The 14th Amendment was one of the most significant changes to the Constitution. The amendment contains the equal protection of the laws clause. It was added to the Constitution after the Civil War. The rules that the amendment states have been the result of several Supreme Court cases. The amendment has deeply influenced American History and the perception of equality. The Citizenship clause states that anyone born or naturalized in the United States are citizens of the U.S. and their state. The Due Process law states that no state may deprive any person of life liberty or death. Perhaps the most important clause is the equal protection of the law. The equal protection of the law clause guarantees that every citizen receives the same rights,
On July 9, 1868, the Fourteenth amendment was formally introduced to the Constitution and granted citizenship to “all persons born or naturalized in the United States.” These words have as an ideal purpose that all levels of the federal government must operate within the law and provide fair conditions for all people. As a result, the states had a obligation to the public. Through the Fourteenth amendment, states were forbidden from denying any person “life, liberty, or property, without due process of law” or to “deny any person within jurisdiction the equal protection of laws.” By directly mentioning the role of the states, the Fourteenth amendment also expanded civil rights to African American slaves who had been emancipated after the American Civil War.
This amendment granted citizenship to “all persons born or naturalized in the United States,” which included former slaves recently freed by the Thirteenth Amendment. In addition to granting citizenship, it forbids states from denying anyone "life, liberty or property, without due process of law" or to "deny to any person within its jurisdiction the equal protection of the laws,” no matter who they were. The 14th Amendment expanded the protection of civil rights tremendously to all Americans no matter color or race and is cited in more litigations than any other amendment of the United States today. On June 22, 1866, precisely fourteen days after the senate passed the Fourteenth Amendment, President Andrew Johnson issued a message to Congress announcing that the Fourteenth Amendment had been sent to the states for ratification. Johnson voiced his negative opinion of the amendment by stating that his actions should "be considered as purely ministerial, and in no sense whatever committing the Executive to an approval or a recommendation of the amendment to the State legislatures or to the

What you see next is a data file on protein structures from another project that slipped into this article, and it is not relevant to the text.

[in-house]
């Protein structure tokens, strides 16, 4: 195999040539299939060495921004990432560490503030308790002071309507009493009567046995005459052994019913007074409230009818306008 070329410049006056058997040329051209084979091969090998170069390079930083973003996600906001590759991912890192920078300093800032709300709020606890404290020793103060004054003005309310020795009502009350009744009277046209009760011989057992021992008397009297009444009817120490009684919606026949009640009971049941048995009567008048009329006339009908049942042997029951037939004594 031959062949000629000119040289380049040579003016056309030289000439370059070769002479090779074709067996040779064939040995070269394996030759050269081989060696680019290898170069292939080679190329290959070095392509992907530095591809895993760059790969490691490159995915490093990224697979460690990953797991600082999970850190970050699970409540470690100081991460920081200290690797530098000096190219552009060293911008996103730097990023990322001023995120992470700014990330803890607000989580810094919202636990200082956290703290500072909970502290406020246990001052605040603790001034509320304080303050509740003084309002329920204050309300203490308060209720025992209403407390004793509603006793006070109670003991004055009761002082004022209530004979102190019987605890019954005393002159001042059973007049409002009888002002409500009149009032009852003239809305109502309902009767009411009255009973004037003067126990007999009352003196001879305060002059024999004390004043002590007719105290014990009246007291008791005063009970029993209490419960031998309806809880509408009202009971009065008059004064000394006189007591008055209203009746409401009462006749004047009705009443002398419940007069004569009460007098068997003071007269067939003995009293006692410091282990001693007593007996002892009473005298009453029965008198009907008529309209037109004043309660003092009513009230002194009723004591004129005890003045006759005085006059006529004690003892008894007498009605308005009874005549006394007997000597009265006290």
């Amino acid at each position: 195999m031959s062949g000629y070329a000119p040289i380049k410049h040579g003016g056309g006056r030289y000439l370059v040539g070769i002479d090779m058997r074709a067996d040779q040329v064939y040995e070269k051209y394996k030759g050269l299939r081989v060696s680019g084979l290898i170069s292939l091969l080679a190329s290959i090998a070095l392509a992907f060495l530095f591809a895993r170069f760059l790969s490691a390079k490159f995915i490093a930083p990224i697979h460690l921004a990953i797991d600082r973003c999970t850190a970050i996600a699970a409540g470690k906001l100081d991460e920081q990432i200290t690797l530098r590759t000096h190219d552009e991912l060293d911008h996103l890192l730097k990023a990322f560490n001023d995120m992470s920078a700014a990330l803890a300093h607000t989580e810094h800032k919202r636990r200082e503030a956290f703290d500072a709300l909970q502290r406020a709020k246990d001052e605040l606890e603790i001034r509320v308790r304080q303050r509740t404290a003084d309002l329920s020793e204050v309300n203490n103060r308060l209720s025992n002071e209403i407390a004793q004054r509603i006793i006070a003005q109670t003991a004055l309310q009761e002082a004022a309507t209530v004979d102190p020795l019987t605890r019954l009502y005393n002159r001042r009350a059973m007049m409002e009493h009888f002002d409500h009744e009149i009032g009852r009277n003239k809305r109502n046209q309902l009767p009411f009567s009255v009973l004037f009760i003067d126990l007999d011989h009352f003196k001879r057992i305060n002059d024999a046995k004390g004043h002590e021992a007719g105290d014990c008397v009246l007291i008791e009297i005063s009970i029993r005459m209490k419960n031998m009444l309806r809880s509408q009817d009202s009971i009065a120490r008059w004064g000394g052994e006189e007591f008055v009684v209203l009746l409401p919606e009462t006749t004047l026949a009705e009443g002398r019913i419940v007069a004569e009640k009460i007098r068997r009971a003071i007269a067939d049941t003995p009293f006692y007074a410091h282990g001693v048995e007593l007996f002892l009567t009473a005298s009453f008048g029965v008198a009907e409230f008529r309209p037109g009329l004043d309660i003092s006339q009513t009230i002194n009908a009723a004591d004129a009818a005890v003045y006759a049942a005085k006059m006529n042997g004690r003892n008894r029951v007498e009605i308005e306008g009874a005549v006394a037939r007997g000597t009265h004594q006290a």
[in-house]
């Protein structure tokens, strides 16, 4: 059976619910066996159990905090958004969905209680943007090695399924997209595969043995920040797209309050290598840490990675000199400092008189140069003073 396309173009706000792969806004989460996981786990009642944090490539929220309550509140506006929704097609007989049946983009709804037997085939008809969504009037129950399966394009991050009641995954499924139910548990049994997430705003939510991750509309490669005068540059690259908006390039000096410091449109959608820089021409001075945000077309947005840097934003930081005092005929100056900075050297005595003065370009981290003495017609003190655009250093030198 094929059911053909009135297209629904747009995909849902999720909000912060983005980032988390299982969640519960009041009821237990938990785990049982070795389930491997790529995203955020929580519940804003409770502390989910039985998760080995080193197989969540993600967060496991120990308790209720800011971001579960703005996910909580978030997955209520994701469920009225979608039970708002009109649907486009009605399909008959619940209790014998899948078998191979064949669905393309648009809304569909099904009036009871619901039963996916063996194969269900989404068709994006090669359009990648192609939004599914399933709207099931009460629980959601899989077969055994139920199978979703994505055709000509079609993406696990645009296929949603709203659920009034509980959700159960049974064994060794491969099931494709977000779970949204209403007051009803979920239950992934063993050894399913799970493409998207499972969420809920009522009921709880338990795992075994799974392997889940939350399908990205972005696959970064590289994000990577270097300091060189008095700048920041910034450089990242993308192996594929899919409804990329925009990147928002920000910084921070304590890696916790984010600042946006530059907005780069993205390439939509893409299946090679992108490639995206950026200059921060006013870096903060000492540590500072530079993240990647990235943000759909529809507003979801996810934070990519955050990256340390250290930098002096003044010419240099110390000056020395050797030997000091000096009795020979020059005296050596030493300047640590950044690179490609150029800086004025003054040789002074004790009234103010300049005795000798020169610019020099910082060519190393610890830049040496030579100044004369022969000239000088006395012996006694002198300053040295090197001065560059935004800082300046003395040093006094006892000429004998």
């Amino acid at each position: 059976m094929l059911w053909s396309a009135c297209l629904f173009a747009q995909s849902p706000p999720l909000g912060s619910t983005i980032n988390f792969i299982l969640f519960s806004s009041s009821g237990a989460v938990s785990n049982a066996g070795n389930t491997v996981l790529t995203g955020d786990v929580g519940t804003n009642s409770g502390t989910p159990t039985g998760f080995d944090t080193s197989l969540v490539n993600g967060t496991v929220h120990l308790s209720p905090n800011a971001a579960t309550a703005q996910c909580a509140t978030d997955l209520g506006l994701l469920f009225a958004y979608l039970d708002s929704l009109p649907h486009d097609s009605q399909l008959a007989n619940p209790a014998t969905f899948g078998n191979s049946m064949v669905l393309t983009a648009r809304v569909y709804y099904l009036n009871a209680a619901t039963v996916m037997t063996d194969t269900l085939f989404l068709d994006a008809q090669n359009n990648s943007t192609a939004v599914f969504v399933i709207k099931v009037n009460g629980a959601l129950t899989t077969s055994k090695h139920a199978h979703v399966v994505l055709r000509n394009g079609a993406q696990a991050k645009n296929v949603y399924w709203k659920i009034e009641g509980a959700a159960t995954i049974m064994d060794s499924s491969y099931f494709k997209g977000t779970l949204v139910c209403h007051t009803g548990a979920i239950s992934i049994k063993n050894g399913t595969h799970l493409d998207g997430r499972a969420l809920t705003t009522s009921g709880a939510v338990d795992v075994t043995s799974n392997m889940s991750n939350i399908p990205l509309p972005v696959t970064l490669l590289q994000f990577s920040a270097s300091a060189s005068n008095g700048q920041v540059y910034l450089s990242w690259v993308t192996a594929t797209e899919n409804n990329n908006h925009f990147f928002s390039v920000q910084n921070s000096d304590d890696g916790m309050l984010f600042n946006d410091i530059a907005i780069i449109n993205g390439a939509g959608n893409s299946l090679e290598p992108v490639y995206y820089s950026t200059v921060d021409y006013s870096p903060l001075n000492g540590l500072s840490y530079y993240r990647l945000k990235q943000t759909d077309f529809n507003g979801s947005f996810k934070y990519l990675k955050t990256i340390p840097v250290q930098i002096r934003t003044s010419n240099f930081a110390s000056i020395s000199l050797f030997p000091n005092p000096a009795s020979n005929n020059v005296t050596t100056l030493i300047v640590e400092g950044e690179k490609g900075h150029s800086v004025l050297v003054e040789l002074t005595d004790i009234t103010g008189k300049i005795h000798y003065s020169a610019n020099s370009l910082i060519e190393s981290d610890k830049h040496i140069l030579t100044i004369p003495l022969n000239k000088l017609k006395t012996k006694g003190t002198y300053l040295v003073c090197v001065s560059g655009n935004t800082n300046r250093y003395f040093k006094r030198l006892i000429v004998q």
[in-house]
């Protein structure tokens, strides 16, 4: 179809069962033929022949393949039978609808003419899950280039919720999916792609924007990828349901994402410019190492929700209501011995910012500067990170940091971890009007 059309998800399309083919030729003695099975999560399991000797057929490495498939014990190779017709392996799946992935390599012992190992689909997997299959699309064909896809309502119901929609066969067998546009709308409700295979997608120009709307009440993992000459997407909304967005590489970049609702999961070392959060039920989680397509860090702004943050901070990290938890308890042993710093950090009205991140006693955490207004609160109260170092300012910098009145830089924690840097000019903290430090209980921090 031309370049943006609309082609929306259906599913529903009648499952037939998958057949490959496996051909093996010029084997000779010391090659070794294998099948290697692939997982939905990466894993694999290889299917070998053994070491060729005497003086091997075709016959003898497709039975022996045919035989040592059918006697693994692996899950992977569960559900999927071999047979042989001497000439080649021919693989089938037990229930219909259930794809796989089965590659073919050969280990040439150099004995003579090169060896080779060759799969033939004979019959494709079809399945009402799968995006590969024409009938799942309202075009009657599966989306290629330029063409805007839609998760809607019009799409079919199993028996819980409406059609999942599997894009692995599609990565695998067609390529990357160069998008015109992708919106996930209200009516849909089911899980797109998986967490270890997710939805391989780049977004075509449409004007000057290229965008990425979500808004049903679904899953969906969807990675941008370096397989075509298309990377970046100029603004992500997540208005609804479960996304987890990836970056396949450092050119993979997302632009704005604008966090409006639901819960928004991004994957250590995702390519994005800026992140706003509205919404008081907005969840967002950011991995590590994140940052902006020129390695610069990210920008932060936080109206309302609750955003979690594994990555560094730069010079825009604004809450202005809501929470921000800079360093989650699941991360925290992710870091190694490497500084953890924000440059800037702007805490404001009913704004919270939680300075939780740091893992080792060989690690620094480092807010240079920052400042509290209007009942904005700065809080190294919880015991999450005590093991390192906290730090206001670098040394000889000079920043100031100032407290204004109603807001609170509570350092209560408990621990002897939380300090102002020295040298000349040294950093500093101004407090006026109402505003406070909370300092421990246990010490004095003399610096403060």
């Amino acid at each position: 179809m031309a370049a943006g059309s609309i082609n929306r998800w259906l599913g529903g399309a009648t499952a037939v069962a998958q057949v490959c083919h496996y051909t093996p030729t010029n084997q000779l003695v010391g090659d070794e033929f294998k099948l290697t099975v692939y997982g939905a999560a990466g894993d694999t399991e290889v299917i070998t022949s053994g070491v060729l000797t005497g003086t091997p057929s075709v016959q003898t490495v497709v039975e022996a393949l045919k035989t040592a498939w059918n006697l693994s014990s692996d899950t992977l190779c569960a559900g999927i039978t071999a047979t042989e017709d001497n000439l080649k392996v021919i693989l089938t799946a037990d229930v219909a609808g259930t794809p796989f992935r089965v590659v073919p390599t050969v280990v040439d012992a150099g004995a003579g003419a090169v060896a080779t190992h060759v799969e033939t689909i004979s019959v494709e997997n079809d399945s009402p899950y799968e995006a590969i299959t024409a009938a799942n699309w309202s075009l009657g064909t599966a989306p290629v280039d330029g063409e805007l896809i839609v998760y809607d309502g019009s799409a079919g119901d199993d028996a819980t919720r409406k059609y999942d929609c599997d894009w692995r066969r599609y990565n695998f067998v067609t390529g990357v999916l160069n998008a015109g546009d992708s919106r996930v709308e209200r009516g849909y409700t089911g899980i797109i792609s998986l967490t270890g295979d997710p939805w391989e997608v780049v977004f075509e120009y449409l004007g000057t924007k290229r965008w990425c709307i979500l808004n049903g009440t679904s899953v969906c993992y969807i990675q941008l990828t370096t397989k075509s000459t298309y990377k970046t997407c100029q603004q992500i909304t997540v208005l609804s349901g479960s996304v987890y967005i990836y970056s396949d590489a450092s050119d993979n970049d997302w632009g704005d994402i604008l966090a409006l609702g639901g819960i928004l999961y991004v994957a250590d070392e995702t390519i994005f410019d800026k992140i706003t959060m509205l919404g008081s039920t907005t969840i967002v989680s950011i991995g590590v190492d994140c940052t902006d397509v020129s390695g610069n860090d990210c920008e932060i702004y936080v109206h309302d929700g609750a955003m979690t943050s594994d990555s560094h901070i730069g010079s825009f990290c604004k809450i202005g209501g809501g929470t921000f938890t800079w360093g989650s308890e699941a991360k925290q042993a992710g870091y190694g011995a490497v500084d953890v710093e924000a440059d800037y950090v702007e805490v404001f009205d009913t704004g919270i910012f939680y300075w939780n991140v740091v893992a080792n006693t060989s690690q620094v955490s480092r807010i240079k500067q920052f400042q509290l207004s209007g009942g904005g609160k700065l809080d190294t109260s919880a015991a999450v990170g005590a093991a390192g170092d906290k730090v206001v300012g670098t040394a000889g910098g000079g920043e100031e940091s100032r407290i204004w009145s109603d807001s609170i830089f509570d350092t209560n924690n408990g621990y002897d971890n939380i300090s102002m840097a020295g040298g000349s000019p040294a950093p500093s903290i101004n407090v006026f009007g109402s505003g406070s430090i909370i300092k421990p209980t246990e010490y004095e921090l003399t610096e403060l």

Since the late 1950s, when the case for African American rights to receive the same education as their graduates began and ended, or so we thought. Schools today still remain widely segregated throughout the U.S. nation. In 1954 in Topeka, Kansas, the supreme court began to review many cases dealing with segregation in public education. Oliver Brown was one who went against the supreme court for not only his daughter, but for many other African American children to receive equal education in the ray of society. The Brown v. Board of Education case marked the end of racial discrimination in public schools which impacted African Americans to get an equal education in the American society.
America had just finished fighting the Civil War and we were broken. Reconstruction began in 1865 and was the time of rebuilding America after the Civil War tore apart our country. People also referred to the this time as “putting back the pieces”. Abraham Lincoln was the president during this period of time. He had thought of a blueprint for the Reconstruction; which consisted of an idea known as the Ten-Percent Plan. This plan specified that any Southern state could be readmitted into the Union as soon as 10 percent of its voters swore to an oath of allegiance to the Union. Ultimately, the Reconstruction was a success because there was peace between the North and South, but also introduced new amendments to the U.S Constitution.
The segregation of schools based on a students skin color was in place until 1954. On May 17th of that year, during the Supreme Court case of Brown v. Board of Education, it was declared that separate public schools for black and white students was unconstitutional. However, before this, the segregation of schools was a common practice throughout the country. In the 1950s there were many differences in the way that black public schools and white public schools were treated with very few similarities. The differences between the black and white schools encouraged racism which made the amount of discrimination against blacks even greater.
New Amendments were added to give African Americans rights after the war, all giving them some equal rights to whites. The first of the three added was the Thirteenth Amendment, it gave African Americans freedom from slave owners, and stated that no one could be kept as a slave in the U.S.. The next of the three is the Fourteenth Amendment, it made it so anyone born in the U.S. is a U.S. citizen, making it so states cannot take away one’s right, as well as giving all people equal protection of the laws. The